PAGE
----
• Kyodo


An organization of experts based in London is working hard to promote sake across the world while also trying to reverse falling sales in Japan.

The Sake Sommelier Association (SSA) holds regular seminars to educate professionals in the alcohol industry across the world about the rice wine and how it complements many kinds of foods, not just Japanese dishes.

The SSA hopes that enlightening sommeliers at top hotels and restaurants about the versatility of sake will lead to more establishments stocking the beverage.

These “sake sommeliers” — as they are known after taking the courses — are also invited to judge a selection of fine sakes from Japan each year at the “London Sake Challenge,” which recently took place at Harrods department store.

The SSA hopes the endorsements from a select group of wine experts in London will also boost sales of the various products in Japan.

Xavier Chapelou, an SSA spokesman, said the European market for sake is “growing all the time” as Japanese food becomes more popular and more top-end chefs and sommeliers are waking up to the benefits of matching sake with a wide range of non-Japanese foods such as foie gras, black truffles, tomatoes, asparagus and cheese.

He said the higher alcohol content in sake, compared with wine for example, boosts the flavor of food.

“The real sommelier is someone with no boundaries who likes to discover new drinks,” said Chapelou, who has been a sommelier at some of London’s top hotels.

At the annual sake challenge, the products are awarded bronze, silver and gold medals. The judges also list suitable accompanying foods with each variety.

The SSA hopes breweries can use the London awards to promote their sake in Japan, particularly among young Japanese who tend to drink wine and beer. The association also wants to alert Japanese consumers to the fact that sake can be used with a wide variety of non-Japanese foods.

Chapelou said this is important because Japanese people are eating a wider range of foods and probably never think of drinking sake with them.

In addition, there are a growing number of non-Japanese restaurants in Japan and sake breweries can use the London medals to pitch their products to these establishments.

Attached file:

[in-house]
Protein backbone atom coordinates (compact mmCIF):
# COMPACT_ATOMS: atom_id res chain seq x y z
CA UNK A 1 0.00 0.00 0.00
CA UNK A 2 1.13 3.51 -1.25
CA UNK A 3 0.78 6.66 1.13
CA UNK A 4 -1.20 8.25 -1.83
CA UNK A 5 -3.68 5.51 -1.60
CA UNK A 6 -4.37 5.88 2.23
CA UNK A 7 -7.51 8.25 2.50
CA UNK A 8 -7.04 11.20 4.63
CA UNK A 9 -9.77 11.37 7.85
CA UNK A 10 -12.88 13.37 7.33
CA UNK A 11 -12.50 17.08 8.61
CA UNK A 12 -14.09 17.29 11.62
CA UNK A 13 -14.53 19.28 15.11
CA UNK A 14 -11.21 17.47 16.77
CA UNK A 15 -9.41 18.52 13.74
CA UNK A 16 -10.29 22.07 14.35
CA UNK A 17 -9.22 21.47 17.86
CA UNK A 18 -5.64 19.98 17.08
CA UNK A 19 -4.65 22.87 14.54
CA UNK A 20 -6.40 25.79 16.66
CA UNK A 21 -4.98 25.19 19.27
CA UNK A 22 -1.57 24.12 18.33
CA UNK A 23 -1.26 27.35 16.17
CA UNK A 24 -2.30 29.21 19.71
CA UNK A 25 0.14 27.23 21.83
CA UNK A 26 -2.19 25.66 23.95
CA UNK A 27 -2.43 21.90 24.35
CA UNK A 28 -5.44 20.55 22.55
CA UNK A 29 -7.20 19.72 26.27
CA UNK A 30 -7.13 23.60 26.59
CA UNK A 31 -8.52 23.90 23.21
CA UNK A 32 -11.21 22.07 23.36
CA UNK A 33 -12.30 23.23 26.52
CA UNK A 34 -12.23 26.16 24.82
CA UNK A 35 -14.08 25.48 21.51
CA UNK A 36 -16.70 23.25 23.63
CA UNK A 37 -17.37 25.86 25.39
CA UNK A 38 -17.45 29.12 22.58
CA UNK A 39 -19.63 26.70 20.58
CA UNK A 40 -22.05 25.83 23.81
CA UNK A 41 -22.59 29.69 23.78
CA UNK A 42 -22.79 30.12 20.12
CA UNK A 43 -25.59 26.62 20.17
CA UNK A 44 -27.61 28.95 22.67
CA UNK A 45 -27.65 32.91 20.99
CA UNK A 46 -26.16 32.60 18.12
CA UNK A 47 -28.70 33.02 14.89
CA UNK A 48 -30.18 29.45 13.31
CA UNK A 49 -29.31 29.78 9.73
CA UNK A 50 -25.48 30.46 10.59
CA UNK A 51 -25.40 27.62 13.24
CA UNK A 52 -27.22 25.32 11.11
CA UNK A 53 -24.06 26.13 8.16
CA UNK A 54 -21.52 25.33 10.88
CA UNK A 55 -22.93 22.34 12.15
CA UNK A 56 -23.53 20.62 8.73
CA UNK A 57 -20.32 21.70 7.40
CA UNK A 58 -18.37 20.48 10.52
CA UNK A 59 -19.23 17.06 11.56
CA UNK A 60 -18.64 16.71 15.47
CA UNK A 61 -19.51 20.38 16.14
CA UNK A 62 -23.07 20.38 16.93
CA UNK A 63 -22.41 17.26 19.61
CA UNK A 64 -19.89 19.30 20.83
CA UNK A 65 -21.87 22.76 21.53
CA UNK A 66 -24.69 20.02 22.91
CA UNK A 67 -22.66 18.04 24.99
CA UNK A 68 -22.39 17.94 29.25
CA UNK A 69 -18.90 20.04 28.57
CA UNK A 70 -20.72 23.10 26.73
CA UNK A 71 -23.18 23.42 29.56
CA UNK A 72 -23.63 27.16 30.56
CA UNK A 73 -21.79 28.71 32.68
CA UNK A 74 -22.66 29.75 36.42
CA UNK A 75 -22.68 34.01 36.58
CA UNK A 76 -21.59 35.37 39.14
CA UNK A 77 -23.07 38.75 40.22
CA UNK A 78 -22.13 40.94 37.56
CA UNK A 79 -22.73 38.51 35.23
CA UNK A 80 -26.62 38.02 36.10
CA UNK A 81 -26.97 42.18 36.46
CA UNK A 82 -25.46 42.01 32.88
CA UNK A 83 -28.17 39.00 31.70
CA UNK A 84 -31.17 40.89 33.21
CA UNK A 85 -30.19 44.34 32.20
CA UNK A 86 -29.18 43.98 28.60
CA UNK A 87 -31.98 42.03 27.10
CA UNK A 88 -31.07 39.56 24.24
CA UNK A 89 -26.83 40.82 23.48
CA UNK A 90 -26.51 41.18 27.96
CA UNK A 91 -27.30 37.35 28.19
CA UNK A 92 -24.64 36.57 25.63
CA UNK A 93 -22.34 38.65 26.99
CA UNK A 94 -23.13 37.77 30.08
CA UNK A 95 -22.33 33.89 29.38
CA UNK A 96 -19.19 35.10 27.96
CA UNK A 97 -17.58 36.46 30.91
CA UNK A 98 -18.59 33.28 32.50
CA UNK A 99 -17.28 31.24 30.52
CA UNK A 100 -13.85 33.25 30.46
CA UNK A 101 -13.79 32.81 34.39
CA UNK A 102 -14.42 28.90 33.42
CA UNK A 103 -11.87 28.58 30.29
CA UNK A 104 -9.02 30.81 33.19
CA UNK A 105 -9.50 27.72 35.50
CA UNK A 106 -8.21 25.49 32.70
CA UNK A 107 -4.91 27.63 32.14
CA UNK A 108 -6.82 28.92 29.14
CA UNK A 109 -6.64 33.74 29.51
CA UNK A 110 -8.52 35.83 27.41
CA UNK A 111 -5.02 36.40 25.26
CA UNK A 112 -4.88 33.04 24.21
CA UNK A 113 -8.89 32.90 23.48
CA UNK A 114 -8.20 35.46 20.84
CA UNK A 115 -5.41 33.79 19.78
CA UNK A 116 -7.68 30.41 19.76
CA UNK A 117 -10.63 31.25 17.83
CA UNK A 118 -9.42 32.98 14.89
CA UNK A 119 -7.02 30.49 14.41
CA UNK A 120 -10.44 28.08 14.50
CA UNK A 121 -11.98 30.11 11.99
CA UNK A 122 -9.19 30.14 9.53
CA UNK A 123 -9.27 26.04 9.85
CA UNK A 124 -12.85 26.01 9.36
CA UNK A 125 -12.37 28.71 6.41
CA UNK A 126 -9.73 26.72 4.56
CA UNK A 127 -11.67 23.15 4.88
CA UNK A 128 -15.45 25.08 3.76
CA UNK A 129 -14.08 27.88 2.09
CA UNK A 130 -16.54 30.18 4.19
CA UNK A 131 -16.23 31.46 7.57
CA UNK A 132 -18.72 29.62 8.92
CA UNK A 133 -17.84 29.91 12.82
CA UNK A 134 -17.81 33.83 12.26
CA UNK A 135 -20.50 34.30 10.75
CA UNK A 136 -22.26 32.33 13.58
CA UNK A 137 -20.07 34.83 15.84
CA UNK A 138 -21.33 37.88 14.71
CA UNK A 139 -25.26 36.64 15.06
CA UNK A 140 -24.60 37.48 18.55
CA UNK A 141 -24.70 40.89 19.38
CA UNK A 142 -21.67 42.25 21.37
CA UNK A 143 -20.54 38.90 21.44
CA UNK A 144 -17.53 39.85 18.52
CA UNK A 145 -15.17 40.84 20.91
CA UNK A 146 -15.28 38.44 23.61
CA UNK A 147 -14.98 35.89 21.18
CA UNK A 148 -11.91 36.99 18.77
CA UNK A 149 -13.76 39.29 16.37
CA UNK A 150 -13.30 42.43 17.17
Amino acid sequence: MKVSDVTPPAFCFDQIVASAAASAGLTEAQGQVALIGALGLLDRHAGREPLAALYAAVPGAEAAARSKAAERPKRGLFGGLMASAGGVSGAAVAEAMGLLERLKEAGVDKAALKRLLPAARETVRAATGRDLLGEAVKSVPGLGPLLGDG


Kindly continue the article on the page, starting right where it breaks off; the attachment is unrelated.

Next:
Chapelou acknowledged that sake is considered “an old man’s drink” in Japan and that sake lovers in Europe want to “give something back” and try to reverse the trend of falling sales and sake brewery closures.

“The message is that sake can be enjoyed with all kinds of food,” said Kumiko Ota, who set up the SSA. “For Japanese it’s quite a new thing to pair sake with food. It has opened our eyes and I’m sure it can increase sake’s popularity in Japan.

“Why not drink some sake with your gratin, pasta and tomato sauce or beef carpaccio? Or drizzle some cloudy sake over ice cream?”

European sake sommeliers were impressed by the 50 sakes on offer at the recent London contest and commented on the growing interest in rice wine and strategies for increasing sales.

Clara Rubin, a sommelier at a private members’ club in London, said, “Sake is popular with our clients, particularly as an aperitif and digestif.”

Rubin said she values the chance to speak to the sake brewers, and that European sommeliers are urging them to use more English labeling on sake bottles.

Rubin believes that ideally sake brewers need to get their products on the books of quality wine merchants in Europe, who have qualified and passionate staff members able to target customers who appreciate fine wines and spirits.

She said sake is an ideal accompaniment to tasty foods and meals like risotto, tapas, paella and beef cassoulet.

Fellow sake sommelier Julien Casorla is planning to import sake into France and has his sights on “opening up the minds of” chefs, restaurants and wine shops.

“We did a tasting with a top chef and he said he would put sake on his menu immediately,” Casorla said.

The London-based SSA was set up six years ago and has held sake sommelier courses in Italy, France, Hong Kong, Singapore and Dubai. Chapelou said the courses are different than those in Japan because students learn about what kind of food goes with different kinds of sake.

In a time of both misinformation and too much information, quality journalism is more crucial than ever.
By subscribing, you can help us get the story right.